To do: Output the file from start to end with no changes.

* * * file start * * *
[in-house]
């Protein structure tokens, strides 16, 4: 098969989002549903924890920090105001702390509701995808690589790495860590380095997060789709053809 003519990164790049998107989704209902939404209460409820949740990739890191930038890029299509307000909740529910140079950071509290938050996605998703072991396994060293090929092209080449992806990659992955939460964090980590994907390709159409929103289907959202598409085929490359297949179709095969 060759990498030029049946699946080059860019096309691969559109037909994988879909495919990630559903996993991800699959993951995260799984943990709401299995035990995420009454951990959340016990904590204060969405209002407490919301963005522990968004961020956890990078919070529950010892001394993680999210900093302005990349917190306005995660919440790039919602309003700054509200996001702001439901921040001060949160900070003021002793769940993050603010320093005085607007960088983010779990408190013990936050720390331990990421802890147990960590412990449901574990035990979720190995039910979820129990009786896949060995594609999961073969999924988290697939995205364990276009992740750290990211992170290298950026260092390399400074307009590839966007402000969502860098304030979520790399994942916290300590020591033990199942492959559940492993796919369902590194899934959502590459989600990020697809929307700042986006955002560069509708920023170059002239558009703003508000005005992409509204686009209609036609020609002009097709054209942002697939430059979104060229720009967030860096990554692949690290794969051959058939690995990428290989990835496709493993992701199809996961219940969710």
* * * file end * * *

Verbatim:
[in-house]
């Protein structure tokens, strides 16, 4: 098969989002549903924890920090105001702390509701995808690589790495860590380095997060789709053809 003519990164790049998107989704209902939404209460409820949740990739890191930038890029299509307000909740529910140079950071509290938050996605998703072991396994060293090929092209080449992806990659992955939460964090980590994907390709159409929103289907959202598409085929490359297949179709095969 060759990498030029049946699946080059860019096309691969559109037909994988879909495919990630559903996993991800699959993951995260799984943990709401299995035990995420009454951990959340016990904590204060969405209002407490919301963005522990968004961020956890990078919070529950010892001394993680999210900093302005990349917190306005995660919440790039919602309003700054509200996001702001439901921040001060949160900070003021002793769940993050603010320093005085607007960088983010779990408190013990936050720390331990990421802890147990960590412990449901574990035990979720190995039910979820129990009786896949060995594609999961073969999924988290697939995205364990276009992740750290990211992170290298950026260092390399400074307009590839966007402000969502860098304030979520790399994942916290300590020591033990199942492959559940492993796919369902590194899934959502590459989600990020697809929307700042986006955002560069509708920023170059002239558009703003508000005005992409509204686009209609036609020609002009097709054209942002697939430059979104060229720009967030860096990554692949690290794969051959058939690995990428290989990835496709493993992701199809996961219940969710």